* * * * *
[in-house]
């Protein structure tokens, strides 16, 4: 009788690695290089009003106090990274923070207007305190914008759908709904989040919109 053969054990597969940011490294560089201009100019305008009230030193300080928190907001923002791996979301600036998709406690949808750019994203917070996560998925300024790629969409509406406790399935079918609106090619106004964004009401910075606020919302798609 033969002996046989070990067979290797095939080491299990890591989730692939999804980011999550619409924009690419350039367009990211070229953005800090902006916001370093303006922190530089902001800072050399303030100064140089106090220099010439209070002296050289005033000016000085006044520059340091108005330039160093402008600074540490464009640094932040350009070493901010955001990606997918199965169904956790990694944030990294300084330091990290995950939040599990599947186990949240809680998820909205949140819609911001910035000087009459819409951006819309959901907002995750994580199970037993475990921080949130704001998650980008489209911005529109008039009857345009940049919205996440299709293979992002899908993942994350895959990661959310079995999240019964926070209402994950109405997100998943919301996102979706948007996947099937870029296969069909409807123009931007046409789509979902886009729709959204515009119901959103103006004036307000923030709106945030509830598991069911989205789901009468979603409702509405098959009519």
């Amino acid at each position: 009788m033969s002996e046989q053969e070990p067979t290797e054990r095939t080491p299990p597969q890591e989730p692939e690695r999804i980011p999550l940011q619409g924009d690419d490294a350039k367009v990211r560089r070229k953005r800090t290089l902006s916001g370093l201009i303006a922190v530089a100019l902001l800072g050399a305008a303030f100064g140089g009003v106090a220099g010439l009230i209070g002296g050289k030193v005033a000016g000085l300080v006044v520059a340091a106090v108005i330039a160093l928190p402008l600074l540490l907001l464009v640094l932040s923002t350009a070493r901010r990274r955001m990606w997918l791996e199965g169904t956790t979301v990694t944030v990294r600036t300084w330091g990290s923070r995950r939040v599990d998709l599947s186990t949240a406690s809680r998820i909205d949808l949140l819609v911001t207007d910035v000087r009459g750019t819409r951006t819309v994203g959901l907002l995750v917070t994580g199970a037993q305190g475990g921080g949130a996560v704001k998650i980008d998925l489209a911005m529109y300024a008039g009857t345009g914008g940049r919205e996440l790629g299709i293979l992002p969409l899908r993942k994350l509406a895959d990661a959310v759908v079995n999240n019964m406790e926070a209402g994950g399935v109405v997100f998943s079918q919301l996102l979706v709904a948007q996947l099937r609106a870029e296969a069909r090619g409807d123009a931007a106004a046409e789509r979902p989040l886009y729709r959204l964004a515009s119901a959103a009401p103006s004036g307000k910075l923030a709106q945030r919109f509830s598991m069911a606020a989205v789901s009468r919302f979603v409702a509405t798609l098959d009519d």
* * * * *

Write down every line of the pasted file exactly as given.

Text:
[in-house]
């Protein structure tokens, strides 16, 4: 009788690695290089009003106090990274923070207007305190914008759908709904989040919109 053969054990597969940011490294560089201009100019305008009230030193300080928190907001923002791996979301600036998709406690949808750019994203917070996560998925300024790629969409509406406790399935079918609106090619106004964004009401910075606020919302798609 033969002996046989070990067979290797095939080491299990890591989730692939999804980011999550619409924009690419350039367009990211070229953005800090902006916001370093303006922190530089902001800072050399303030100064140089106090220099010439209070002296050289005033000016000085006044520059340091108005330039160093402008600074540490464009640094932040350009070493901010955001990606997918199965169904956790990694944030990294300084330091990290995950939040599990599947186990949240809680998820909205949140819609911001910035000087009459819409951006819309959901907002995750994580199970037993475990921080949130704001998650980008489209911005529109008039009857345009940049919205996440299709293979992002899908993942994350895959990661959310079995999240019964926070209402994950109405997100998943919301996102979706948007996947099937870029296969069909409807123009931007046409789509979902886009729709959204515009119901959103103006004036307000923030709106945030509830598991069911989205789901009468979603409702509405098959009519």
């Amino acid at each position: 009788m033969s002996e046989q053969e070990p067979t290797e054990r095939t080491p299990p597969q890591e989730p692939e690695r999804i980011p999550l940011q619409g924009d690419d490294a350039k367009v990211r560089r070229k953005r800090t290089l902006s916001g370093l201009i303006a922190v530089a100019l902001l800072g050399a305008a303030f100064g140089g009003v106090a220099g010439l009230i209070g002296g050289k030193v005033a000016g000085l300080v006044v520059a340091a106090v108005i330039a160093l928190p402008l600074l540490l907001l464009v640094l932040s923002t350009a070493r901010r990274r955001m990606w997918l791996e199965g169904t956790t979301v990694t944030v990294r600036t300084w330091g990290s923070r995950r939040v599990d998709l599947s186990t949240a406690s809680r998820i909205d949808l949140l819609v911001t207007d910035v000087r009459g750019t819409r951006t819309v994203g959901l907002l995750v917070t994580g199970a037993q305190g475990g921080g949130a996560v704001k998650i980008d998925l489209a911005m529109y300024a008039g009857t345009g914008g940049r919205e996440l790629g299709i293979l992002p969409l899908r993942k994350l509406a895959d990661a959310v759908v079995n999240n019964m406790e926070a209402g994950g399935v109405v997100f998943s079918q919301l996102l979706v709904a948007q996947l099937r609106a870029e296969a069909r090619g409807d123009a931007a106004a046409e789509r979902p989040l886009y729709r959204l964004a515009s119901a959103a009401p103006s004036g307000k910075l923030a709106q945030r919109f509830s598991m069911a606020a989205v789901s009468r919302f979603v409702a509405t798609l098959d009519d």